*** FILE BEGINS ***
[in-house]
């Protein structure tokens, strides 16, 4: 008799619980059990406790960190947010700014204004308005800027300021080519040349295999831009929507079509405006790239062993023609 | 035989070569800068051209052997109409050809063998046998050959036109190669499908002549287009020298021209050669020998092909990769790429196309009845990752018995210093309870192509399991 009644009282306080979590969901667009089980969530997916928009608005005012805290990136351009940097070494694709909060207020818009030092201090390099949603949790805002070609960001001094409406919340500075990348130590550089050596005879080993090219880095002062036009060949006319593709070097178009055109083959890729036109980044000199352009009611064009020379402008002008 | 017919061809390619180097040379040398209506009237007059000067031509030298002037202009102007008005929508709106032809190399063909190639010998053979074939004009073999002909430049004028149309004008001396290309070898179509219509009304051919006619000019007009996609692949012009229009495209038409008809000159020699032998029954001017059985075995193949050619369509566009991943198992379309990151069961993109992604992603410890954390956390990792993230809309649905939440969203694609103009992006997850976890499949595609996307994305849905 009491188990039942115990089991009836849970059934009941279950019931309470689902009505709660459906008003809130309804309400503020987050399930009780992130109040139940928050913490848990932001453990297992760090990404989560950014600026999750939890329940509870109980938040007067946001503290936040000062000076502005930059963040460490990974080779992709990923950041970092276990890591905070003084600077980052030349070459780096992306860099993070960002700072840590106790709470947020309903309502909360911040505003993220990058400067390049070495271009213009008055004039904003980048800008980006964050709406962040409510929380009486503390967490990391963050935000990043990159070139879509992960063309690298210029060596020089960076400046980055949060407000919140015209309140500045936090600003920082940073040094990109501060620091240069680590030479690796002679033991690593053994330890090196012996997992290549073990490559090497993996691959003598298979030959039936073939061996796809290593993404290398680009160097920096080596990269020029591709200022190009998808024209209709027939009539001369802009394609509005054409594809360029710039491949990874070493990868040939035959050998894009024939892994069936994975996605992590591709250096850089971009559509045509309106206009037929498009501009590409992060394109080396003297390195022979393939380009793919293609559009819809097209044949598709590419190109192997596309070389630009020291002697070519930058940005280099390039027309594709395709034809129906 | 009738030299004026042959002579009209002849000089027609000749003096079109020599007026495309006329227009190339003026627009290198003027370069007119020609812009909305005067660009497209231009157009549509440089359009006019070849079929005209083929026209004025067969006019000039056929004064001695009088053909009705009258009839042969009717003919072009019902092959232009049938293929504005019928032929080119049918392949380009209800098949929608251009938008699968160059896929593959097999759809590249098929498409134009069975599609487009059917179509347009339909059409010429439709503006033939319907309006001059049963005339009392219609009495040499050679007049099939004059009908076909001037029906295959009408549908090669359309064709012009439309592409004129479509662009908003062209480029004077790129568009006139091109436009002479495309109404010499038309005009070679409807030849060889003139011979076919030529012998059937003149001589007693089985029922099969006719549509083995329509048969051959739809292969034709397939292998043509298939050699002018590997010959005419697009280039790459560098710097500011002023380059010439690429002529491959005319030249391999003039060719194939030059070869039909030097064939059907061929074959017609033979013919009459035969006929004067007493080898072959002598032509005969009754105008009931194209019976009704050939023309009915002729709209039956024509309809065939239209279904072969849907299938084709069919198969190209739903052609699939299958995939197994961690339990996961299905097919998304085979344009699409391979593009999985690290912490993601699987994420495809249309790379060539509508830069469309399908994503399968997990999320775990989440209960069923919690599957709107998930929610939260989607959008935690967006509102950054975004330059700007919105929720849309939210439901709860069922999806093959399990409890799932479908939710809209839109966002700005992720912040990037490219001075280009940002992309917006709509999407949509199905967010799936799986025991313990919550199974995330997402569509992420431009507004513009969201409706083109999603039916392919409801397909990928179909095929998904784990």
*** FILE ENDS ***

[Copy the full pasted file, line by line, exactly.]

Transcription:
[in-house]
């Protein structure tokens, strides 16, 4: 008799619980059990406790960190947010700014204004308005800027300021080519040349295999831009929507079509405006790239062993023609 | 035989070569800068051209052997109409050809063998046998050959036109190669499908002549287009020298021209050669020998092909990769790429196309009845990752018995210093309870192509399991 009644009282306080979590969901667009089980969530997916928009608005005012805290990136351009940097070494694709909060207020818009030092201090390099949603949790805002070609960001001094409406919340500075990348130590550089050596005879080993090219880095002062036009060949006319593709070097178009055109083959890729036109980044000199352009009611064009020379402008002008 | 017919061809390619180097040379040398209506009237007059000067031509030298002037202009102007008005929508709106032809190399063909190639010998053979074939004009073999002909430049004028149309004008001396290309070898179509219509009304051919006619000019007009996609692949012009229009495209038409008809000159020699032998029954001017059985075995193949050619369509566009991943198992379309990151069961993109992604992603410890954390956390990792993230809309649905939440969203694609103009992006997850976890499949595609996307994305849905 009491188990039942115990089991009836849970059934009941279950019931309470689902009505709660459906008003809130309804309400503020987050399930009780992130109040139940928050913490848990932001453990297992760090990404989560950014600026999750939890329940509870109980938040007067946001503290936040000062000076502005930059963040460490990974080779992709990923950041970092276990890591905070003084600077980052030349070459780096992306860099993070960002700072840590106790709470947020309903309502909360911040505003993220990058400067390049070495271009213009008055004039904003980048800008980006964050709406962040409510929380009486503390967490990391963050935000990043990159070139879509992960063309690298210029060596020089960076400046980055949060407000919140015209309140500045936090600003920082940073040094990109501060620091240069680590030479690796002679033991690593053994330890090196012996997992290549073990490559090497993996691959003598298979030959039936073939061996796809290593993404290398680009160097920096080596990269020029591709200022190009998808024209209709027939009539001369802009394609509005054409594809360029710039491949990874070493990868040939035959050998894009024939892994069936994975996605992590591709250096850089971009559509045509309106206009037929498009501009590409992060394109080396003297390195022979393939380009793919293609559009819809097209044949598709590419190109192997596309070389630009020291002697070519930058940005280099390039027309594709395709034809129906 | 009738030299004026042959002579009209002849000089027609000749003096079109020599007026495309006329227009190339003026627009290198003027370069007119020609812009909305005067660009497209231009157009549509440089359009006019070849079929005209083929026209004025067969006019000039056929004064001695009088053909009705009258009839042969009717003919072009019902092959232009049938293929504005019928032929080119049918392949380009209800098949929608251009938008699968160059896929593959097999759809590249098929498409134009069975599609487009059917179509347009339909059409010429439709503006033939319907309006001059049963005339009392219609009495040499050679007049099939004059009908076909001037029906295959009408549908090669359309064709012009439309592409004129479509662009908003062209480029004077790129568009006139091109436009002479495309109404010499038309005009070679409807030849060889003139011979076919030529012998059937003149001589007693089985029922099969006719549509083995329509048969051959739809292969034709397939292998043509298939050699002018590997010959005419697009280039790459560098710097500011002023380059010439690429002529491959005319030249391999003039060719194939030059070869039909030097064939059907061929074959017609033979013919009459035969006929004067007493080898072959002598032509005969009754105008009931194209019976009704050939023309009915002729709209039956024509309809065939239209279904072969849907299938084709069919198969190209739903052609699939299958995939197994961690339990996961299905097919998304085979344009699409391979593009999985690290912490993601699987994420495809249309790379060539509508830069469309399908994503399968997990999320775990989440209960069923919690599957709107998930929610939260989607959008935690967006509102950054975004330059700007919105929720849309939210439901709860069922999806093959399990409890799932479908939710809209839109966002700005992720912040990037490219001075280009940002992309917006709509999407949509199905967010799936799986025991313990919550199974995330997402569509992420431009507004513009969201409706083109999603039916392919409801397909990928179909095929998904784990």